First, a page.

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      Antecedents and consequences of autonomy- and dependency-oriented help toward refugees

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          Most cited references 19

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          Self-Perception Theory

           Daryl J. Bem (1972)
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            Yet another dark side of chivalry: Benevolent sexism undermines and hostile sexism motivates collective action for social change.

            The current research tests a model for understanding how benevolent sexism undermines, whereas hostile sexism promotes, social change. Study 1 (N = 99) and Study 2 (N = 92) demonstrate that exposing women to benevolent sexism decreases their engagement in collective action, whereas exposure to hostile sexism increases it. Both effects were mediated by gender-specific system justification and perceived advantages of being a woman. In Study 2, positive and negative affect also mediated these relationships. Results from Studies 3 and 4 (N = 68 and N = 37) support the causal chain described in the mediational models tested in Studies 1 and 2. Manipulations that increased gender-specific system justification (Study 3) and perceived advantages of being a woman (Study 4) reduced intentions to participate in collective action. PsycINFO Database Record (c) 2011 APA, all rights reserved.
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              The nature of social dominance orientation: Theorizing and measuring preferences for intergroup inequality using the new SDO₇ scale.

              A new conceptualization and measurement of social dominance orientation-individual differences in the preference for group based hierarchy and inequality-is introduced. In contrast to previous measures of social dominance orientation that were designed to be unidimensional, the new measure (SDO7) embeds theoretically grounded subdimensions of SDO-SDO-Dominance (SDO-D) and SDO-Egalitarianism (SDO-E). SDO-D constitutes a preference for systems of group-based dominance in which high status groups forcefully oppress lower status groups. SDO-E constitutes a preference for systems of group-based inequality that are maintained by an interrelated network of subtle hierarchy-enhancing ideologies and social policies. Confirmatory factor and criterion validity analyses confirmed that SDO-D and SDO-E are theoretically distinct and dissociate in terms of the intergroup outcomes they best predict. For the first time, distinct personality and individual difference bases of SDO-D and SDO-E are outlined. We clarify the construct validity of SDO by strictly assessing a preference for dominance hierarchies in general, removing a possible confound relating to support for hierarchy benefitting the ingroup. Consistent with this, results show that among members of a disadvantaged ethnic minority group (African Americans), endorsement of SDO7 is inversely related to ingroup identity. We further demonstrate these effects using nationally representative samples of U.S. Blacks and Whites, documenting the generalizability of these findings. Finally, we introduce and validate a brief 4-item measure of each dimension. This article importantly extends our theoretical understanding of one of the most generative constructs in social psychology, and introduces powerful new tools for its measurement.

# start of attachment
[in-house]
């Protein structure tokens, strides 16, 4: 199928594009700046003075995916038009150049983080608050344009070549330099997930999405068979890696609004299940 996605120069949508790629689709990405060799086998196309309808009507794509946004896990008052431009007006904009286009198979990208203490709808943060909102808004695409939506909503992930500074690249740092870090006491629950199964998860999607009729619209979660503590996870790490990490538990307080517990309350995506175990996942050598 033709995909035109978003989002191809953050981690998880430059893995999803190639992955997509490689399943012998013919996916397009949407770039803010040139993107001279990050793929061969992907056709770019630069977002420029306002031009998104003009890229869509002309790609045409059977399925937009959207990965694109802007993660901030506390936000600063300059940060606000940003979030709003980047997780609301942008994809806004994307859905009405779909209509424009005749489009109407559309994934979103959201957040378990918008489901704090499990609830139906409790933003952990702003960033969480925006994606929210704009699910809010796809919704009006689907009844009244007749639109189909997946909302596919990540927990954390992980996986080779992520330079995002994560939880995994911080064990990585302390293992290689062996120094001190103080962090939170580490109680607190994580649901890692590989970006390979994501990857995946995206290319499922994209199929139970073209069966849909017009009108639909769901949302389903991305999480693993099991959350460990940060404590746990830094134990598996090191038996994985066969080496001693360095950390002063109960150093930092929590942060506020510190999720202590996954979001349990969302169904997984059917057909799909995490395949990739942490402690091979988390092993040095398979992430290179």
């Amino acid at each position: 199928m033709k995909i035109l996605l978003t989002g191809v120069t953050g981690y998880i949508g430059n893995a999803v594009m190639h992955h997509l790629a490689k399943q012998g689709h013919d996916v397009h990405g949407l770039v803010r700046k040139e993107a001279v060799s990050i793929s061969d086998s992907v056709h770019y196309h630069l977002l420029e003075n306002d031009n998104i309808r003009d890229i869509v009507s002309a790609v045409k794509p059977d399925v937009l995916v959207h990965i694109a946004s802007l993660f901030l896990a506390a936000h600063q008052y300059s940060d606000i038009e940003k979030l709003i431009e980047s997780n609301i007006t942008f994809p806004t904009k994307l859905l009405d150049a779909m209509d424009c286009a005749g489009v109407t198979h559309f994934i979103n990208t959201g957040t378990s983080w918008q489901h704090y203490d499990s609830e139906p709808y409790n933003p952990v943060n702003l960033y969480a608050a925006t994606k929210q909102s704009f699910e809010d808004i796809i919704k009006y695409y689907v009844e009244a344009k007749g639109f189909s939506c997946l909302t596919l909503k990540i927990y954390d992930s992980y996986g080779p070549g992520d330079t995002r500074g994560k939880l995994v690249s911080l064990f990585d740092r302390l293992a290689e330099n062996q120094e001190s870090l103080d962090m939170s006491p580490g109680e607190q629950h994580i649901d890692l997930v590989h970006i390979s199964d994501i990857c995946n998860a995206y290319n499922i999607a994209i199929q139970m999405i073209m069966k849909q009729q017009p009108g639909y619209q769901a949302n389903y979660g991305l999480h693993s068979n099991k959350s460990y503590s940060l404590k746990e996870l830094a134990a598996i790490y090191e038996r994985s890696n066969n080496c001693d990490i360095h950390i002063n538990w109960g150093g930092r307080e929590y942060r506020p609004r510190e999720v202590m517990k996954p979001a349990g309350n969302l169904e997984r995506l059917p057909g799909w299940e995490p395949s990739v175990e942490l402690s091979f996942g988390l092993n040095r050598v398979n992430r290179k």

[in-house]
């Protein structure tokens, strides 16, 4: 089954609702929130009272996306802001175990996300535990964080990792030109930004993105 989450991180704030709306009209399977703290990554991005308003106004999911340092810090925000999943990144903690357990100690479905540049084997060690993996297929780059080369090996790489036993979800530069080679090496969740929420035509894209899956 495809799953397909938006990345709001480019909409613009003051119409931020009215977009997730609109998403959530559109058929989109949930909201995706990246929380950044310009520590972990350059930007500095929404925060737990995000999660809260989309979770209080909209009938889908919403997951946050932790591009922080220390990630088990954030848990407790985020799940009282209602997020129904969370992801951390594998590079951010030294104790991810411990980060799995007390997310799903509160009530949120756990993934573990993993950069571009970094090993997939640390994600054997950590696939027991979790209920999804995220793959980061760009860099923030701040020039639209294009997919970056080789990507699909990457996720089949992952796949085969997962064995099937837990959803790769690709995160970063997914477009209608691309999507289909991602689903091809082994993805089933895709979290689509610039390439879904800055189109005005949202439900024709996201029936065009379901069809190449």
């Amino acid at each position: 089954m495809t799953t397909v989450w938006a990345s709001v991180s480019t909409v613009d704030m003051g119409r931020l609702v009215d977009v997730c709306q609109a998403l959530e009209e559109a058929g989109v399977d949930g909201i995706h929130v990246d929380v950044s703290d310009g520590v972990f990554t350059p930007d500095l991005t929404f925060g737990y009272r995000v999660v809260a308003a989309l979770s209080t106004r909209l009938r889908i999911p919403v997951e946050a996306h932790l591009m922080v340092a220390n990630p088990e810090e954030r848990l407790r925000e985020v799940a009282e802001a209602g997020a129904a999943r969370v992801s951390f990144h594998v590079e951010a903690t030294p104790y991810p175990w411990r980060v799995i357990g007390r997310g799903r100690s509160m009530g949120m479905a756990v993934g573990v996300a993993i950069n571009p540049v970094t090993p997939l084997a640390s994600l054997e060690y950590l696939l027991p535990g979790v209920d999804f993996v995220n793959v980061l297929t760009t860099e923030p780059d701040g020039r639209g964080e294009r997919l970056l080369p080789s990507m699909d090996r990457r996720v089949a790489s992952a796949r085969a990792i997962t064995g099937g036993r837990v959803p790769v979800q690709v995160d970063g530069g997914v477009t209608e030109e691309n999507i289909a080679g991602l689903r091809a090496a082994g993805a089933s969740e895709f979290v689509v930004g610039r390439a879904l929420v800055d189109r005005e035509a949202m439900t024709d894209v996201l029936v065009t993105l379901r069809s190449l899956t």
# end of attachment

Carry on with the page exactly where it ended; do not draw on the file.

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                Author and article information

                Journal
                European Journal of Social Psychology
                Eur. J. Soc. Psychol.
                Wiley
                00462772
                November 28 2018
                Affiliations
                [1 ]Department of Psychology; University of Osnabrück; Osnabrück Germany
                [2 ]Department of Psychology; FernUniversität in Hagen; Hagen Germany
                [3 ]Department of Psychology; Oxford University; Oxford UK
                Article
                10.1002/ejsp.2554
                © 2018

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